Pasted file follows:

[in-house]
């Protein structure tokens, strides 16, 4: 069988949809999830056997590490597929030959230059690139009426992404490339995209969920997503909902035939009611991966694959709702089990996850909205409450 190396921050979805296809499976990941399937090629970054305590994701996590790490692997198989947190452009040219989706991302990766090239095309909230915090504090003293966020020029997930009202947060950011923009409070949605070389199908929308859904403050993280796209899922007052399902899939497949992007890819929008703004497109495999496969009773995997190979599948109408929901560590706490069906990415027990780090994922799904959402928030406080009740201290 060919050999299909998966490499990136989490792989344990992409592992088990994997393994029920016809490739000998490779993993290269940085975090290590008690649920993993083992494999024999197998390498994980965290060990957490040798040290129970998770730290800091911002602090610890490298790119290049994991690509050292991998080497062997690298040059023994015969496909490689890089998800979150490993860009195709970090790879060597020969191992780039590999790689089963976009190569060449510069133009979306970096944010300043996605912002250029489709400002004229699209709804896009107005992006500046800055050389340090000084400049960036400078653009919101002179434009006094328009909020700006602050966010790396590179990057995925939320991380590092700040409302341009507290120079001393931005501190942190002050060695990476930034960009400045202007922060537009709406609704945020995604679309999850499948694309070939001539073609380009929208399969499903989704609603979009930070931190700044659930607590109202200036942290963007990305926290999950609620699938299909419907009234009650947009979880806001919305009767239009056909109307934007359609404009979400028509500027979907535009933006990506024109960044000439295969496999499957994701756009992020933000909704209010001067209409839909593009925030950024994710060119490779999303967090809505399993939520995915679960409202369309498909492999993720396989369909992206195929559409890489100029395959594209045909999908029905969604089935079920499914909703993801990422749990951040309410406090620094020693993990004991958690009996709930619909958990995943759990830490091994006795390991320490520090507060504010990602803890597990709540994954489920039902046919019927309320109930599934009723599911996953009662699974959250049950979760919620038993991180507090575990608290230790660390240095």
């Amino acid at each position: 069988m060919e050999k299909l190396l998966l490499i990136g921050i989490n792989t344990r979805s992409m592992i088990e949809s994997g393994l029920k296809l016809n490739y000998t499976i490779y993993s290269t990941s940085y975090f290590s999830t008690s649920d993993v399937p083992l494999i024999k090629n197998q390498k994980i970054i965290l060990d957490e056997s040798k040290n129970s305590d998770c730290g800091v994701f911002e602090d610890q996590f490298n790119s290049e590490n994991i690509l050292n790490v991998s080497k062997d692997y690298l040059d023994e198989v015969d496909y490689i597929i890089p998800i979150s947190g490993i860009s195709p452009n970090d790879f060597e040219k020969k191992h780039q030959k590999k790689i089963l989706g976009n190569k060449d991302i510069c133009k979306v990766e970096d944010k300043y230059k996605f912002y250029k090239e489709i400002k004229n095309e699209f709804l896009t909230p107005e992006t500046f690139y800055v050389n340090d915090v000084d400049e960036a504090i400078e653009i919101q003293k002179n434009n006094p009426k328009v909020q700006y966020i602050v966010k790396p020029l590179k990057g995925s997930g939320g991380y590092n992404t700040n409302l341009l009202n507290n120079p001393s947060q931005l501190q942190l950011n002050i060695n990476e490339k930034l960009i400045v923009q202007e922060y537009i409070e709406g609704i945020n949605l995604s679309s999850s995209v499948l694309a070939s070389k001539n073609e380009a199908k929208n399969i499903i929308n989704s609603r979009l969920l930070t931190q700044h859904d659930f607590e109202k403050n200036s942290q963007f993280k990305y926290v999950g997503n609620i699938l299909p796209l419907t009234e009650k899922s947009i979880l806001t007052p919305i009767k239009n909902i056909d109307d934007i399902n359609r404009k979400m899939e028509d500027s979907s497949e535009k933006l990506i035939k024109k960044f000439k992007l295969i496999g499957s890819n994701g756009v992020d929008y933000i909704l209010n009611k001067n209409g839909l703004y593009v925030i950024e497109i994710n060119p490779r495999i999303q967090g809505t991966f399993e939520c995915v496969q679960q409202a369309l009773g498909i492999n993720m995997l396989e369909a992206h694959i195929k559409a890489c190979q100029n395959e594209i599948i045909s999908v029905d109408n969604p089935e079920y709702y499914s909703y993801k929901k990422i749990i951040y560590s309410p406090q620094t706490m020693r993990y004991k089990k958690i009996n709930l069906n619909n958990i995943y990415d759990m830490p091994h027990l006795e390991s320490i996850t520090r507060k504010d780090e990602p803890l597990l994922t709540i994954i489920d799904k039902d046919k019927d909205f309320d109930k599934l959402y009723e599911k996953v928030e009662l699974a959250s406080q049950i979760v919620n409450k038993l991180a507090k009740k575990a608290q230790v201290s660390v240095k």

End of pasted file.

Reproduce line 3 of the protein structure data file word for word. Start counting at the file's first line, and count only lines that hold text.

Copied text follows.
């Amino acid at each position: 069988m060919e050999k299909l190396l998966l490499i990136g921050i989490n792989t344990r979805s992409m592992i088990e949809s994997g393994l029920k296809l016809n490739y000998t499976i490779y993993s290269t990941s940085y975090f290590s999830t008690s649920d993993v399937p083992l494999i024999k090629n197998q390498k994980i970054i965290l060990d957490e056997s040798k040290n129970s305590d998770c730290g800091v994701f911002e602090d610890q996590f490298n790119s290049e590490n994991i690509l050292n790490v991998s080497k062997d692997y690298l040059d023994e198989v015969d496909y490689i597929i890089p998800i979150s947190g490993i860009s195709p452009n970090d790879f060597e040219k020969k191992h780039q030959k590999k790689i089963l989706g976009n190569k060449d991302i510069c133009k979306v990766e970096d944010k300043y230059k996605f912002y250029k090239e489709i400002k004229n095309e699209f709804l896009t909230p107005e992006t500046f690139y800055v050389n340090d915090v000084d400049e960036a504090i400078e653009i919101q003293k002179n434009n006094p009426k328009v909020q700006y966020i602050v966010k790396p020029l590179k990057g995925s997930g939320g991380y590092n992404t700040n409302l341009l009202n507290n120079p001393s947060q931005l501190q942190l950011n002050i060695n990476e490339k930034l960009i400045v923009q202007e922060y537009i409070e709406g609704i945020n949605l995604s679309s999850s995209v499948l694309a070939s070389k001539n073609e380009a199908k929208n399969i499903i929308n989704s609603r979009l969920l930070t931190q700044h859904d659930f607590e109202k403050n200036s942290q963007f993280k990305y926290v999950g997503n609620i699938l299909p796209l419907t009234e009650k899922s947009i979880l806001t007052p919305i009767k239009n909902i056909d109307d934007i399902n359609r404009k979400m899939e028509d500027s979907s497949e535009k933006l990506i035939k024109k960044f000439k992007l295969i496999g499957s890819n994701g756009v992020d929008y933000i909704l209010n009611k001067n209409g839909l703004y593009v925030i950024e497109i994710n060119p490779r495999i999303q967090g809505t991966f399993e939520c995915v496969q679960q409202a369309l009773g498909i492999n993720m995997l396989e369909a992206h694959i195929k559409a890489c190979q100029n395959e594209i599948i045909s999908v029905d109408n969604p089935e079920y709702y499914s909703y993801k929901k990422i749990i951040y560590s309410p406090q620094t706490m020693r993990y004991k089990k958690i009996n709930l069906n619909n958990i995943y990415d759990m830490p091994h027990l006795e390991s320490i996850t520090r507060k504010d780090e990602p803890l597990l994922t709540i994954i489920d799904k039902d046919k019927d909205f309320d109930k599934l959402y009723e599911k996953v928030e009662l699974a959250s406080q049950i979760v919620n409450k038993l991180a507090k009740k575990a608290q230790v201290s660390v240095k």